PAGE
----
Up front, there’s loads of space for both front seat passenger’s & in the rear, passengers 3 & 4 are also well catered for. Passenger 5 though, will struggle on longer journeys, exactly the same as they would in all cars in this sector. Boot storage is class average at 480 litres, exactly the same a strike 3 Series.
Sadly the UK won’t be getting a manual Giulia, but don’t worry, the automatic gearbox which is standard on all UK cars, provides enjoyable, smooth, fast shifts. If desired, you can utilise the large paddles behind the wheel which might for some, bring back the driver engagement that has been lost with the lack of a manual model. I stuck in the auto mode & I was never disappointed.
Perhaps with a sideways glance at the BMW, the Giulia is wheel rear driven, with a 50:50 weight distribution. The suspension is quite stiff, but nonetheless it offers exceptional cornering & even copes well on bumpy roads. As with my own Giulietta, Alfa’s D.N.A drive, allows the driver to select three driving modes; Dynamic, Natural & All Weather, which basically alter the steering weight & throttle response. Even in the Natural setting the Giulia is fun. Select Dynamic & it does feel sharper, but for day to day Natural works just fine.
I was driving the smaller engined 148bhp version of the Giulia & despite coming with less oomph than the 178bhp version, still emits a lovely diesel roar, a noise I haven’t heard since I drove an Alfasud in the 1980’s. It rev’s as well & just like the 3 Series, it’s more fun to drive quickly than the Audi or Mercedes. There is though a lack of torque in the mid-range, which is noticeable on the motorway when compared to the new C Class for example. Otherwise it’s a competent motorway performer.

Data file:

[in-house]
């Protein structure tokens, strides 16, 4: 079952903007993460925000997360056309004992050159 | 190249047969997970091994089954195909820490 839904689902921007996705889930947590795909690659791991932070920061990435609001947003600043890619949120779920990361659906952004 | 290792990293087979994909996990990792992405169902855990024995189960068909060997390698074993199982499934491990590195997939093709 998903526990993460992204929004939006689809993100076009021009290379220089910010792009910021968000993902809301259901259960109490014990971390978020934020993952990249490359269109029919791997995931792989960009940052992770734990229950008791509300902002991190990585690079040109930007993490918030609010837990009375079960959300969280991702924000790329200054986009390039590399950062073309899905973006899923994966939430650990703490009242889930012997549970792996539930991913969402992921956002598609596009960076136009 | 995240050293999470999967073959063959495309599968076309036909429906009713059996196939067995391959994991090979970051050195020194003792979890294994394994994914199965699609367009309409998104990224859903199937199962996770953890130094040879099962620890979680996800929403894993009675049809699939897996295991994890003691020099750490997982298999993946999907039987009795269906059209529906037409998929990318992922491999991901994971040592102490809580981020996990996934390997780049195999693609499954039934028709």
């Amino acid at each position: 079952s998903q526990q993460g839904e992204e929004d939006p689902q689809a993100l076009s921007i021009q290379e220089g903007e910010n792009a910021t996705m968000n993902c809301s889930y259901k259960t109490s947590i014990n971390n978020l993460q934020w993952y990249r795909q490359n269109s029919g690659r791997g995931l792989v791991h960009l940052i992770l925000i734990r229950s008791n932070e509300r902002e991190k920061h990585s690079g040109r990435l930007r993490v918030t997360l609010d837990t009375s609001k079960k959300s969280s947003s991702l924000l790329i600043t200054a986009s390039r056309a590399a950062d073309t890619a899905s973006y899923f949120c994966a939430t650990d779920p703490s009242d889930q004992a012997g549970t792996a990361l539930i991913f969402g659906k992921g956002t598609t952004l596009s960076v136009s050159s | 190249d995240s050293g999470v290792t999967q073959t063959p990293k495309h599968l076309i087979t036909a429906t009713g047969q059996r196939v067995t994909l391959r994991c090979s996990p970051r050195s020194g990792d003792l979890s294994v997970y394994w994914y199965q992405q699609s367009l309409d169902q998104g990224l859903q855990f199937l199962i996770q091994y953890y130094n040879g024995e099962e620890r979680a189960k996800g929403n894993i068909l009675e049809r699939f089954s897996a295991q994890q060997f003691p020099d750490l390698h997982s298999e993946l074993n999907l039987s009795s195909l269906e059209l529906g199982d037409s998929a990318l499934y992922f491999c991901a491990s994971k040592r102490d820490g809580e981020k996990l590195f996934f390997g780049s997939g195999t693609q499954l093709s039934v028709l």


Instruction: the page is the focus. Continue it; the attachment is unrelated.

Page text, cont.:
I connected quickly to the Bluetooth on board. Choosing my favourite DAB station was easy too & the SatNav works well, although it’s not as good as some others I’ve tried.
I mentioned ‘Sir’ Jeremy Clarkson earlier, who complained that he struggled to get in & out of the Giulia & at six-feet-5″ & 17 stones, I’m not surprised. I’m sure that he has a similar problem in almost all cars that aren’t large. At a rather more petite 5-feet-8″ & 10 stones, I had no such problem, at least in the front, although I concede that getting into the back is a different story a step rear doors do not open wide enough to allow fuller-figured punters much room for manoeuvre.
FCA Group Fleet had a very successful 2016 & this seems sure to continue with the arrival of the Giulia, which is available from £295 a month on contract hire for the 148bhp Tecnica 2.2 diesel. I’m also starting to see Giulia’s more frequently on the road & can only imagine that their owner’s are smiling like the proverbial Cheshire Cat. Finally, after a long, long wait, Alfa Romeo have launched a very competent car in the Giulia, which is the first Alfa for a while that will make sense in your head as well as appealing to your heart.
An Antonio Conte 4.5/5
Alfa Romeo Giulia Tecnica from £31,895 & £295 per month + vat.